A ribbon-like country with palm-lined coasts and huge reserves, Mozambique is once again establishing itself not only as a top choice for beach holidays, but also as the destination for wild and remote big game safaris. This rapid rise in Mozambique’s safari status is largely thanks to the restoration of the country’s flagship reserve, Gorongosa National Park.
A biodiversity hotspot of floodplains, wetlands, acacia-dotted grasslands and an isolated mountain covered in rainforest, Gorongosa was once home to some of the greatest concentrations of wildlife in Africa. It was documented that you could aim a camera in any direction in the park and fill the screen with animals running, hunting, feeding and flying.
That was before Mozambique’s devastating civil war (1977 to 1992) which decimated wildlife numbers to leave Gorongosa all but forgotten – about 90 percent of the park’s animals disappeared. But now the tide has turned for Gorongosa. Thanks to a long-term partnership (which started in 2004) between the Mozambique government and the US-based Gregory C. Carr Foundation, the ambitious and hugely successful Gorongosa Restoration Project is returning this magnificent wilderness to its former glory.
And the results speak for themselves. Although not yet at the level of a Serengeti or Kruger safari, game viewing at Gorongosa improves rapidly every year. The park's Lake Urema now teems with hippo and crocodile while oribi, waterbuck and impala graze on its floodplains. Since 2004, the Gorongosa Restoration Project has successfully reintroduced wildlife like buffalo, elephant and lion to the park, and 2018 saw the exciting release of a pack of African wild dogs.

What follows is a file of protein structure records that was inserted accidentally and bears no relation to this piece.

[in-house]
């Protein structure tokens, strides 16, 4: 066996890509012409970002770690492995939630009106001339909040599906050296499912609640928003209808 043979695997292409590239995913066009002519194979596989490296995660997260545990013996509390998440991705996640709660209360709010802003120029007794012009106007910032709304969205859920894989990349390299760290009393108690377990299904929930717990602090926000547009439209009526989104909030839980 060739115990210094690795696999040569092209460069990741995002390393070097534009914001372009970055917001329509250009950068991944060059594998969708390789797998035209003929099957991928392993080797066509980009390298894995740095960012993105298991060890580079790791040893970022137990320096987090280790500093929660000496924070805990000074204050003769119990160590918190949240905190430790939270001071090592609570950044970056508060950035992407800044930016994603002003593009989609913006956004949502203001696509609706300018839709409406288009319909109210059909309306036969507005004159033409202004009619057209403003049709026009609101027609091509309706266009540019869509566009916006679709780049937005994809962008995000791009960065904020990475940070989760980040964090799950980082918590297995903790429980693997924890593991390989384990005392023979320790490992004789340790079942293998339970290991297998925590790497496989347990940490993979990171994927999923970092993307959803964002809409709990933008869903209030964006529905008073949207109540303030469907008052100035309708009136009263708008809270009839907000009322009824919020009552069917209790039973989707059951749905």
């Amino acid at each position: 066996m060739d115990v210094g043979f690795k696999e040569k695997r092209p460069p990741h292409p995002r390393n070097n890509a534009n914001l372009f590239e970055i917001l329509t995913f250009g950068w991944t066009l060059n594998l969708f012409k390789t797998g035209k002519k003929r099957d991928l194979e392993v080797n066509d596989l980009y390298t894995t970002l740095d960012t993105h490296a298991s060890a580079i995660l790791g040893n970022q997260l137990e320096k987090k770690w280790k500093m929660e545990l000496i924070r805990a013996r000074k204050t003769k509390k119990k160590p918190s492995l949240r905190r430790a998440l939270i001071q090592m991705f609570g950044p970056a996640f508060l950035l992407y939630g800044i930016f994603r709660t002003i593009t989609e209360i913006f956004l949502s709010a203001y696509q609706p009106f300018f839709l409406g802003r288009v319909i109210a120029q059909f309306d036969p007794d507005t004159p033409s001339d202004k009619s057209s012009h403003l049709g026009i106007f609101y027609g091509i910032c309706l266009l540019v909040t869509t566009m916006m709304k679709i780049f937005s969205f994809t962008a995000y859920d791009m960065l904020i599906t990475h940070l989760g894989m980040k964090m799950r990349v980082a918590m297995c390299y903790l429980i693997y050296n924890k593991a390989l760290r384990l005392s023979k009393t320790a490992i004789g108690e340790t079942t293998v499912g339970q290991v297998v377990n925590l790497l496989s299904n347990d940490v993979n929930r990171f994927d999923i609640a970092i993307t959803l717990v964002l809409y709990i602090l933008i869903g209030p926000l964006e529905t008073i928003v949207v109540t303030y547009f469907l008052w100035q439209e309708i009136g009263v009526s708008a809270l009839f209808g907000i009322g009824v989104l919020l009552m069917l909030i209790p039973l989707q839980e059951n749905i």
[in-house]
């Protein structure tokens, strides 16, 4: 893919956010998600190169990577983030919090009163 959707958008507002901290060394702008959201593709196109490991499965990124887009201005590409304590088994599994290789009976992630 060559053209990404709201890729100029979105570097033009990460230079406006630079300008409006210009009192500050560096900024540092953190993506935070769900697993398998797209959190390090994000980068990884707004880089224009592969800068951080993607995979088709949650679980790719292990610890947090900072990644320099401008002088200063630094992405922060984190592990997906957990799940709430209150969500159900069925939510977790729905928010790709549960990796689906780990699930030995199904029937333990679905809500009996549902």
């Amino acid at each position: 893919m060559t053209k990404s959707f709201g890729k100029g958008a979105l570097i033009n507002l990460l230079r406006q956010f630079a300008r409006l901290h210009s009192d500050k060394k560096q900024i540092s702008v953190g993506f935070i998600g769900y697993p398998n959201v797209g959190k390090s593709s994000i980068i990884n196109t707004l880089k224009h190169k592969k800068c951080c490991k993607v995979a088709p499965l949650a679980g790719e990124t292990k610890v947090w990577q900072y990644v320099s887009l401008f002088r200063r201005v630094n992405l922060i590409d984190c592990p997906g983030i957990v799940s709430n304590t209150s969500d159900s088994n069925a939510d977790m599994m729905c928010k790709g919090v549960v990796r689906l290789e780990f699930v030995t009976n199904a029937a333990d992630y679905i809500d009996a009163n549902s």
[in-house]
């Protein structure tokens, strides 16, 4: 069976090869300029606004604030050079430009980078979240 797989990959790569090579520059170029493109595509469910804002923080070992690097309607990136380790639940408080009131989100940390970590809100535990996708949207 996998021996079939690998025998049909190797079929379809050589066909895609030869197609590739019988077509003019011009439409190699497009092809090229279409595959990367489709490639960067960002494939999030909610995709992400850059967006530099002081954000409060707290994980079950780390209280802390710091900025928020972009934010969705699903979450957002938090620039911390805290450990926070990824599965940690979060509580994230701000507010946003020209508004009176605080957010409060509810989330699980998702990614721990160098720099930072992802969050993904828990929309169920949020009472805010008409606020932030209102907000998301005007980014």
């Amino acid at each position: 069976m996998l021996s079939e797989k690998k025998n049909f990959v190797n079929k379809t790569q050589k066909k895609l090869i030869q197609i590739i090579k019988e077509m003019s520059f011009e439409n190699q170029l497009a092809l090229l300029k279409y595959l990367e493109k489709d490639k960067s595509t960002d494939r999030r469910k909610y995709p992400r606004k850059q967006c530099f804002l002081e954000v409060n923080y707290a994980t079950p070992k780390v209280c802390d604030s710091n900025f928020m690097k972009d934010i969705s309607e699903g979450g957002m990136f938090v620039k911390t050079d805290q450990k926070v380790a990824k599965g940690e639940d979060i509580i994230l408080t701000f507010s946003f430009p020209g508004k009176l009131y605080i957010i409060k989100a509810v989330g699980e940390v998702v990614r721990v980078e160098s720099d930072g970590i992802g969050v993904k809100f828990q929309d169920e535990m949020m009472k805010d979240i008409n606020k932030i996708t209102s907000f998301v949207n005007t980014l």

As for the birdlife, it wasn’t seriously affected by the war and Gorongosa is considered one of the top birding destinations in south-east Africa. Late in the dry season (about August to September), the remaining water sources attract birds like stork, egret and hammerkop. The park’s avian richness expands further in the wet season (about December to April) when migratory birds arrive to feed.
A Gorongosa safari offers so much more than a traditional safari. It is the chance to feel part of what is perhaps Africa’s greatest wildlife restoration story, and you can explore this phenomenal wilderness on foot, by vehicle and by boat. You can also meet the people behind this inspiring story – ecologists, researchers and scientists – and visit nearby villages to see how Gorongosa’s 21st Century conservation model balances the needs of wildlife and local people. National Geographic featured an inspiring article and short film about how conservation is being redefined in Gorongosa National Park.
To spend a few unforgettable days in Gorongosa, simply get in touch with one of our Africa Safari Experts to help you tailor-make the perfect Mozambique safari itinerary.
Quick links to travel advice
- Discover off-the-beaten-track destinations with The Road Less Travelled: Africa's Most Unique Safaris